Sun, 16 Jan 2011

Sony Sues PS3 Hackers

Apparently one no longer buys anything - one rents or leases it, under license, from the the producer. As Orin Kerr points out:

Iíve seen a lot of civil cases trying to use the vague language of the Computer Fraud and Abuse Act in creative ways. But this is the first case I know of claiming that you can commit an unauthorized access of your own computer.

Mr. Kerr needs to take a closer look: this happens frequently in a lot of arenas any more, not just computer software and hardware (although it's probably most obvious there). I've ranted about this for a while now - it's a particular bugaboo of mine. Like Mr. Kerr, I believe that if one owns something, one may dispose of it as one wills. This simple doctrine from common law is slowly but surely being eroded, and if the erosion continues it will someday destroy the whole notion of private property. The time to stop it is now.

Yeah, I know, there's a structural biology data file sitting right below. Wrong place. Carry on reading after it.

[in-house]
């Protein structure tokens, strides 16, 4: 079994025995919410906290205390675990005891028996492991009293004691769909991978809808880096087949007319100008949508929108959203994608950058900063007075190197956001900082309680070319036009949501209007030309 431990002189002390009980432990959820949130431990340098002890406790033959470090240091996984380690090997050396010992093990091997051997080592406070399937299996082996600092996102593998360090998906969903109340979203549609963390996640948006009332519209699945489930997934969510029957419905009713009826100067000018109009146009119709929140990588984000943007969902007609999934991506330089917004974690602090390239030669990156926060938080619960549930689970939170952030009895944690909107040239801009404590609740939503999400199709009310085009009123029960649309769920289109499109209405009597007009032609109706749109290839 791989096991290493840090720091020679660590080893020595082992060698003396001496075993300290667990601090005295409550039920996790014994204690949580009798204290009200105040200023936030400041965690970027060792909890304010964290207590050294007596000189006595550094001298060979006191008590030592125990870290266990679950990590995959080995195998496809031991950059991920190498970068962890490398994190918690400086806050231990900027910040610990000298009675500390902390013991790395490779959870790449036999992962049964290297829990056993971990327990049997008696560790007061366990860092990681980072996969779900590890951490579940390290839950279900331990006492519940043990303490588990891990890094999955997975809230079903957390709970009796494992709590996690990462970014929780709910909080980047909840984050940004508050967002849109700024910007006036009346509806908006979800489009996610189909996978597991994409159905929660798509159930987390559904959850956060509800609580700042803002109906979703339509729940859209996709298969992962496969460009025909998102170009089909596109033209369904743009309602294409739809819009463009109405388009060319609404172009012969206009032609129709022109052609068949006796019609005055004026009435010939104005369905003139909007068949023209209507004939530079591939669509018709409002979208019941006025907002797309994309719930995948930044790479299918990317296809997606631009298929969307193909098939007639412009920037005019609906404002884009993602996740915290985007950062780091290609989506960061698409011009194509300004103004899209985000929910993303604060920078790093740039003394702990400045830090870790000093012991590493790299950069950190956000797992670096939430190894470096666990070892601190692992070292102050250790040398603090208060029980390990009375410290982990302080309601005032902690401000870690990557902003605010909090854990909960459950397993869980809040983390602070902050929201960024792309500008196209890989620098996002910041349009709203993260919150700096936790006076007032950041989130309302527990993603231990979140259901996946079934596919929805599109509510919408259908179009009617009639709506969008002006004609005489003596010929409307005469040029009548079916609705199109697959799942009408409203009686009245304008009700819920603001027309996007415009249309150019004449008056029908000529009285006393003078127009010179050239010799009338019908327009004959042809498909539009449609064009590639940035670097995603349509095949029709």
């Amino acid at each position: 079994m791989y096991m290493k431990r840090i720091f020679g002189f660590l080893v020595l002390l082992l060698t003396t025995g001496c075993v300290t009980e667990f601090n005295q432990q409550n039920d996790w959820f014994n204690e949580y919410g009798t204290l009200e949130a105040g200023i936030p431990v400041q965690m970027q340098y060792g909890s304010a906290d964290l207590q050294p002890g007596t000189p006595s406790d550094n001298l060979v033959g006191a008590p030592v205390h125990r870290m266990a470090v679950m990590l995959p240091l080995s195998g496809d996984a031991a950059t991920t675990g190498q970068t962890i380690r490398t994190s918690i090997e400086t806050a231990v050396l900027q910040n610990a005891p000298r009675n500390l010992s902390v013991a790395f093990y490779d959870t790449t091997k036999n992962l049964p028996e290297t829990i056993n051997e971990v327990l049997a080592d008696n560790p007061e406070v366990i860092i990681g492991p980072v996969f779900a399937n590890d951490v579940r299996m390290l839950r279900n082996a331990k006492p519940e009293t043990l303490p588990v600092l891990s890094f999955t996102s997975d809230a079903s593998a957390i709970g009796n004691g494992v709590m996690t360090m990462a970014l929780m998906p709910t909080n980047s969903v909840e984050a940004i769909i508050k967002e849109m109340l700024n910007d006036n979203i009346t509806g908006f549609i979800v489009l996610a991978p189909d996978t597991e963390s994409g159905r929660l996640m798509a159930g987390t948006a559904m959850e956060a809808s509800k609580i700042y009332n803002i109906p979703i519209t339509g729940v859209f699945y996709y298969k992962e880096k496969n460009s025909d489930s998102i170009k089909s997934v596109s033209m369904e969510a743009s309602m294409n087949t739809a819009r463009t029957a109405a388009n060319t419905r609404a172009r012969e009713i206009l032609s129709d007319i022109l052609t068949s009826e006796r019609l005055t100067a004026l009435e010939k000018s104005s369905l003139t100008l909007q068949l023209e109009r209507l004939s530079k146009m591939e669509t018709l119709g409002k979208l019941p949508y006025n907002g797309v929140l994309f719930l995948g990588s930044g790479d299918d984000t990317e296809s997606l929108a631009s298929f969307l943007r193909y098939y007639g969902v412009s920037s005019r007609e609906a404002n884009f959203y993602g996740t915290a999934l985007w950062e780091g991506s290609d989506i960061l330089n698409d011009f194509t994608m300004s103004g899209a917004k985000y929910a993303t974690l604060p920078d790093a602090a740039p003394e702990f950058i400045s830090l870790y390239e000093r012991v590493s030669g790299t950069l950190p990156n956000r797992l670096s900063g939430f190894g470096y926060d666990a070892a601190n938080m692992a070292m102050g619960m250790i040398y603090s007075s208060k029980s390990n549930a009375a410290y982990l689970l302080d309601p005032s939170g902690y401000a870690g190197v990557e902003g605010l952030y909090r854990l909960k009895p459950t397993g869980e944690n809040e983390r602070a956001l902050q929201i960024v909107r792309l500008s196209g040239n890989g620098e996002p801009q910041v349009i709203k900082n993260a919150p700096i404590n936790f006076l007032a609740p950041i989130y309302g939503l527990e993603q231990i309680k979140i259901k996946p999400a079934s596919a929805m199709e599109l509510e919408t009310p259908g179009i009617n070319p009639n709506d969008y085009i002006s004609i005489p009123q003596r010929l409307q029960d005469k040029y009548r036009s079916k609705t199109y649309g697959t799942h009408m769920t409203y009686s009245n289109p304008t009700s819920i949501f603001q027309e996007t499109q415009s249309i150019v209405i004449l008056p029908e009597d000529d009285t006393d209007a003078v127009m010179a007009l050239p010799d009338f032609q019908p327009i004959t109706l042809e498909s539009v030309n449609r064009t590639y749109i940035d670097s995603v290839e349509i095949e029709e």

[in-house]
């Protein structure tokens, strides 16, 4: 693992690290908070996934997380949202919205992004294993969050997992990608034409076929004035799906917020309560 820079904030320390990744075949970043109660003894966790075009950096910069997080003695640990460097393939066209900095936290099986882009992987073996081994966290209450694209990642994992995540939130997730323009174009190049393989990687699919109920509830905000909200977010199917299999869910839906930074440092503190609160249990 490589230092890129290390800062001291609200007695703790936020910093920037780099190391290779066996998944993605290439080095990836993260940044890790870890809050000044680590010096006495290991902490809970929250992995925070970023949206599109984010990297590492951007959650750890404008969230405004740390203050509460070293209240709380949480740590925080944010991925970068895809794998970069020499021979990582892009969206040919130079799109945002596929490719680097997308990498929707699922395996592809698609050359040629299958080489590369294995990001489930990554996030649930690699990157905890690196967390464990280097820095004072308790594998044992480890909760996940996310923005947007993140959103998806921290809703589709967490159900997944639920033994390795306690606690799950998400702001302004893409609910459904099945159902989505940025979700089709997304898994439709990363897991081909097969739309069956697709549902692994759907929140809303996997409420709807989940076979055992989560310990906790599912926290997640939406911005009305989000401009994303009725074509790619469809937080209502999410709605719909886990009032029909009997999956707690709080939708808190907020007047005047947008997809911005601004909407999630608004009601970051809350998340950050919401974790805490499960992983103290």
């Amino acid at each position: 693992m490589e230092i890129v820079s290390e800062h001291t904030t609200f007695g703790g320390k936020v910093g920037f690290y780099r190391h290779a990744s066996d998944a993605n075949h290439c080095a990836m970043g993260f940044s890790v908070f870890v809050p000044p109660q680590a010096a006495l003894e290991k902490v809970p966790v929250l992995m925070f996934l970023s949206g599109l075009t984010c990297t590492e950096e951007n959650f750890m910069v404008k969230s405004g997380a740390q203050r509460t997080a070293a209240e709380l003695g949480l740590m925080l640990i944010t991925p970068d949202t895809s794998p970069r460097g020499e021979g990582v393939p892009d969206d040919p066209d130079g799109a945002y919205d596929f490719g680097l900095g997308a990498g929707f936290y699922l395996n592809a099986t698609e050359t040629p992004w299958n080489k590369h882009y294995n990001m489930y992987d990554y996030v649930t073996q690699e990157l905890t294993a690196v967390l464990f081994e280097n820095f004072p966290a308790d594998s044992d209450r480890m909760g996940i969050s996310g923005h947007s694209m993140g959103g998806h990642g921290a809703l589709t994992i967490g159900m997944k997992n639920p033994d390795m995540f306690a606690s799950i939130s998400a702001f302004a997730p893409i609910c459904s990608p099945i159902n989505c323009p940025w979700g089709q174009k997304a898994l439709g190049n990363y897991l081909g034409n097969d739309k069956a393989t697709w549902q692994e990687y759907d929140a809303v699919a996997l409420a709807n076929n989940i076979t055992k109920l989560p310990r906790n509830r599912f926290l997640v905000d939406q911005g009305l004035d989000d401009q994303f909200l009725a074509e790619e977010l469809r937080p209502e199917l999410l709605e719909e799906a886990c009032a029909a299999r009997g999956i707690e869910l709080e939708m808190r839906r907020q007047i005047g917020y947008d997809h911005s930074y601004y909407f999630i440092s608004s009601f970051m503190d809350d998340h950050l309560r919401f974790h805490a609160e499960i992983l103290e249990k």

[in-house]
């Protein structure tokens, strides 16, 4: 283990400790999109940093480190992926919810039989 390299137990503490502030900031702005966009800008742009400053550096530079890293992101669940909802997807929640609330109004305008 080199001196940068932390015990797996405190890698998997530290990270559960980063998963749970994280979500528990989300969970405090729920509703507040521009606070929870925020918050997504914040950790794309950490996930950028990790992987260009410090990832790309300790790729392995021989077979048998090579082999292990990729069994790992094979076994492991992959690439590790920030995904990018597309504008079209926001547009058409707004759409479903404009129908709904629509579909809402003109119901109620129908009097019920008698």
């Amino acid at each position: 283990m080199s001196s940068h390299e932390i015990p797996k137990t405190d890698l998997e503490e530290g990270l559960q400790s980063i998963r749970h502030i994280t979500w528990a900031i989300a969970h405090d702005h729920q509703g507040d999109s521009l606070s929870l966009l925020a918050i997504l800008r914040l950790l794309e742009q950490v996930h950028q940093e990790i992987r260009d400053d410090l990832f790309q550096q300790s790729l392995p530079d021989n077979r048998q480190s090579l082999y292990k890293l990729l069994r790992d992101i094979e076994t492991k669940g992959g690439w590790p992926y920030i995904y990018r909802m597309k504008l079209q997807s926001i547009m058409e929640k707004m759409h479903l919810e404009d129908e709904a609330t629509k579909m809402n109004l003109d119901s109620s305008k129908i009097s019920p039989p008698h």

Lawyers for Sony Computer Entertainment have asked a San Francisco District Court judge to block the release of code that would enable the "jailbreaking" of the Sony PlayStation 3.

(link)†[PC Magazine]

via Overlawyered

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